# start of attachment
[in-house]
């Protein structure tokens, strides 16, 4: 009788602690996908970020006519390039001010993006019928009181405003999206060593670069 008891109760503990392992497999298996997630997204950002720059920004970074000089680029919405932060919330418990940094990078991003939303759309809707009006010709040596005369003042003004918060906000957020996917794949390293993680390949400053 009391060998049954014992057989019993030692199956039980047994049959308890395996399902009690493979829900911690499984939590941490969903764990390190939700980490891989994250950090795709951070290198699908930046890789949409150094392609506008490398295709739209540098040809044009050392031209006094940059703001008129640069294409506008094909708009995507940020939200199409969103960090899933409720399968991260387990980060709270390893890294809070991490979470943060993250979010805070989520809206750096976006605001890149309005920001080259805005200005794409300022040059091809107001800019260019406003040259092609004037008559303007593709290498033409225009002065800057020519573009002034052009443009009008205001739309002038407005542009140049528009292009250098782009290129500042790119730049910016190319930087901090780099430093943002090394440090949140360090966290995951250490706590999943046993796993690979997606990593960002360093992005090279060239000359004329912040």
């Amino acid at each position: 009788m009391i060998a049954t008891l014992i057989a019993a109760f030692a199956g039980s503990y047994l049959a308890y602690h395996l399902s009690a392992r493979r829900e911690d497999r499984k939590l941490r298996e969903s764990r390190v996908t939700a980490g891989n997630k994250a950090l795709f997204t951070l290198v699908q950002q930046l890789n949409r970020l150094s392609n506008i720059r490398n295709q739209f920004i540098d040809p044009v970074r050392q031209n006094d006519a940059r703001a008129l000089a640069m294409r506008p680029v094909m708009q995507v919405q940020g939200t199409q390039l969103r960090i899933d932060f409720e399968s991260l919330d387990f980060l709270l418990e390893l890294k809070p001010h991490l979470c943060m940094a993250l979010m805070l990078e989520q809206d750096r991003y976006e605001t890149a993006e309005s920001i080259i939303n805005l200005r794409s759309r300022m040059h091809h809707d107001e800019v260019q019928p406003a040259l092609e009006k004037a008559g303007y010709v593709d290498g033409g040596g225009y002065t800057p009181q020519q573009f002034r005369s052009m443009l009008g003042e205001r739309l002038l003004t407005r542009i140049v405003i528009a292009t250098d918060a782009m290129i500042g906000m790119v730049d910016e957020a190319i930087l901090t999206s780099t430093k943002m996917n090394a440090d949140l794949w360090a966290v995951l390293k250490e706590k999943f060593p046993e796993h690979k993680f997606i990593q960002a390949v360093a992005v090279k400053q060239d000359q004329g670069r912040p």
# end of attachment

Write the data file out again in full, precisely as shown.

[in-house]
């Protein structure tokens, strides 16, 4: 009788602690996908970020006519390039001010993006019928009181405003999206060593670069 008891109760503990392992497999298996997630997204950002720059920004970074000089680029919405932060919330418990940094990078991003939303759309809707009006010709040596005369003042003004918060906000957020996917794949390293993680390949400053 009391060998049954014992057989019993030692199956039980047994049959308890395996399902009690493979829900911690499984939590941490969903764990390190939700980490891989994250950090795709951070290198699908930046890789949409150094392609506008490398295709739209540098040809044009050392031209006094940059703001008129640069294409506008094909708009995507940020939200199409969103960090899933409720399968991260387990980060709270390893890294809070991490979470943060993250979010805070989520809206750096976006605001890149309005920001080259805005200005794409300022040059091809107001800019260019406003040259092609004037008559303007593709290498033409225009002065800057020519573009002034052009443009009008205001739309002038407005542009140049528009292009250098782009290129500042790119730049910016190319930087901090780099430093943002090394440090949140360090966290995951250490706590999943046993796993690979997606990593960002360093992005090279060239000359004329912040």
């Amino acid at each position: 009788m009391i060998a049954t008891l014992i057989a019993a109760f030692a199956g039980s503990y047994l049959a308890y602690h395996l399902s009690a392992r493979r829900e911690d497999r499984k939590l941490r298996e969903s764990r390190v996908t939700a980490g891989n997630k994250a950090l795709f997204t951070l290198v699908q950002q930046l890789n949409r970020l150094s392609n506008i720059r490398n295709q739209f920004i540098d040809p044009v970074r050392q031209n006094d006519a940059r703001a008129l000089a640069m294409r506008p680029v094909m708009q995507v919405q940020g939200t199409q390039l969103r960090i899933d932060f409720e399968s991260l919330d387990f980060l709270l418990e390893l890294k809070p001010h991490l979470c943060m940094a993250l979010m805070l990078e989520q809206d750096r991003y976006e605001t890149a993006e309005s920001i080259i939303n805005l200005r794409s759309r300022m040059h091809h809707d107001e800019v260019q019928p406003a040259l092609e009006k004037a008559g303007y010709v593709d290498g033409g040596g225009y002065t800057p009181q020519q573009f002034r005369s052009m443009l009008g003042e205001r739309l002038l003004t407005r542009i140049v405003i528009a292009t250098d918060a782009m290129i500042g906000m790119v730049d910016e957020a190319i930087l901090t999206s780099t430093k943002m996917n090394a440090d949140l794949w360090a966290v995951l390293k250490e706590k999943f060593p046993e796993h690979k993680f997606i990593q960002a390949v360093a992005v090279k400053q060239d000359q004329g670069r912040p």